B.A. Scott, M.A.?
I am currently in my final semester of a Master’s Degree. That in and of itself, is a miracle, and I am so thankful for that. I wrote last week about things that I was thankful for and that attitude of thankfulness is continued this week in regards to academics.
My story of academia is one that I hope can be a light to someone who needs it. My earliest memories of school were ok. They weren’t really good or bad, it was just school. I had really good teachers in grades 1-4 (shout out to Mrs. Vaughn, Mrs. Woodard, Ms. Heerspink, Mrs. Hill and Mrs. Steele). I was a good student, I always scored well (except for penmanship, my handwriting just sucks. Whatever.), but I never really felt challenged. It wasn’t that these teachers weren’t good, I just thought differently. I always felt like I was a year or so ahead, and so the concepts that my peers were struggling with, I didn’t. I would just sit in class, fall asleep, or play around to pass the time. In hindsight, I wish that I would have spoken up about it, and maybe I could’ve skipped a grade or 2.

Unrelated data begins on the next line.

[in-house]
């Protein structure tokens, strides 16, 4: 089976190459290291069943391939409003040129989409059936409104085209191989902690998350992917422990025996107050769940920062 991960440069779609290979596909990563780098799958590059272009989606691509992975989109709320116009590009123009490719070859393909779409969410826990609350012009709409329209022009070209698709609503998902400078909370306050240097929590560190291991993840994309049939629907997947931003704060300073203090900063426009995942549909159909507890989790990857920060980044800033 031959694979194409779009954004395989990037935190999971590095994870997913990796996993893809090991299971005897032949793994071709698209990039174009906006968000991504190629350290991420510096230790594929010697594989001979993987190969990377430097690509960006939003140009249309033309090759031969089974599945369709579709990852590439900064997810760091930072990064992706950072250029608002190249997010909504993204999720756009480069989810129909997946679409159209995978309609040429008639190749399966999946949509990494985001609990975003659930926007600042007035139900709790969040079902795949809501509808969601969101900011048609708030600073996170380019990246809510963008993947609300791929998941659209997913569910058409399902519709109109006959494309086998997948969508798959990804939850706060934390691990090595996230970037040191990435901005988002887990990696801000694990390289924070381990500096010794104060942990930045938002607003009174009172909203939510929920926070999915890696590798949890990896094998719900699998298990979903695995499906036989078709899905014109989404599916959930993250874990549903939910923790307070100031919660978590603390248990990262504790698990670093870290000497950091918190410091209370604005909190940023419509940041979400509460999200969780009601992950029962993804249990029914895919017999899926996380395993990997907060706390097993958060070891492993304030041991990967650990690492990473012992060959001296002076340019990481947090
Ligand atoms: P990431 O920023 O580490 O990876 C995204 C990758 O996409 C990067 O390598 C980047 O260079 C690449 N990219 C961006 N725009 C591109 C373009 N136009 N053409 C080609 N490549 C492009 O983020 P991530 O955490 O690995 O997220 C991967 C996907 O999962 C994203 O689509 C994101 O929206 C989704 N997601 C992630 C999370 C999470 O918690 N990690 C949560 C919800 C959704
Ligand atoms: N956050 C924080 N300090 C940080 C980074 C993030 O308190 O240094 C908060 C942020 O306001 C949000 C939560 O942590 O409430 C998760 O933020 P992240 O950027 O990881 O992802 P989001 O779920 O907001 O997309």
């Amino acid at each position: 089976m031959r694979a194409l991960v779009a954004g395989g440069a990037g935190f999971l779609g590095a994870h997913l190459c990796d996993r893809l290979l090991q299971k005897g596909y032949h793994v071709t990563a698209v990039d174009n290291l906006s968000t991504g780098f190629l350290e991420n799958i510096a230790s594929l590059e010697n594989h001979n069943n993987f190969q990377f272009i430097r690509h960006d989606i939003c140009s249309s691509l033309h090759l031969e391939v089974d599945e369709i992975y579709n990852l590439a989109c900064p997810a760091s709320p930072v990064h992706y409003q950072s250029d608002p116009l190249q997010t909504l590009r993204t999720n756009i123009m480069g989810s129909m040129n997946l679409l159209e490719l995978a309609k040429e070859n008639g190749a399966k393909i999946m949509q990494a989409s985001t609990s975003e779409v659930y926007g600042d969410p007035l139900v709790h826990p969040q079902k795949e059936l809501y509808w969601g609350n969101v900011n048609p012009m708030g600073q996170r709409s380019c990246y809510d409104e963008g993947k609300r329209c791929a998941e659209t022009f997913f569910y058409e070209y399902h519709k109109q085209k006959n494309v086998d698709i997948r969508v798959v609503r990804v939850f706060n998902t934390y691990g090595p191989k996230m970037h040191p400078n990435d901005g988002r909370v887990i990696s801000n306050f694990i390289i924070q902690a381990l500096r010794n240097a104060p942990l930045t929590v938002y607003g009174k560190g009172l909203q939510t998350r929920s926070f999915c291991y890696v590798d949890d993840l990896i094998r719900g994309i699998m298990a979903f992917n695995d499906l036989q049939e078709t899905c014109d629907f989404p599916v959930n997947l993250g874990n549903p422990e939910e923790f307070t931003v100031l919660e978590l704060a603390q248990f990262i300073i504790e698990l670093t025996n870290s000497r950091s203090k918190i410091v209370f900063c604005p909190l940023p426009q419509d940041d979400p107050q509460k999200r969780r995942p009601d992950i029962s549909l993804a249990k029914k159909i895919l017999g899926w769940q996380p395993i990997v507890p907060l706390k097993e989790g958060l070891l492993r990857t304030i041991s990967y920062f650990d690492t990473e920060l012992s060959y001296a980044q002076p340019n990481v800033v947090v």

When I got to fifth grade, everything changed. I remember the first day of school walking into the classroom, and my teacher looking at me and saying to find a seat in the back. It wasn’t that I didn’t want to sit in the back, every kid does, it was more the way she said it. It was as if she had already written me off. She was a newer teacher, and she had personal things that she was dealing with, and unfortunately, it spilled over into the classroom. It was just odd. I remember that there was another black kid in my class, and then he wasn’t anymore. He was my only real friend. Our parents got along, and he was the only kid that could come over without asking first (you know, when you both walk to the car, and say, “hey mom, its cool if he comes right?”). I remember being at his house once, and overhearing his parents talking about how they felt the teacher was singling him out because of race. I had thought about it, but I always thought that I was crazy for it. Honestly, I would never bring it up to my parents because I wasn’t sure how they would take it. I went to a school that was a part of a company that both of my parents worked for. I honestly don’t think that they would have been able to do anything due to where they were at. It’s all good. Anyway, that year was terrible. Because I felt out of place, and I felt targeted, I started to give them something to talk about. Me and this teacher would go back and forth, I started talking slick, and I honestly couldn’t care about the authority. I got suspended for the first time this year, and that’s just how the year went. I was still smart, so my grades didn’t really suffer (I think I got a B- that year), but it was the 2nd worst year of my schooling.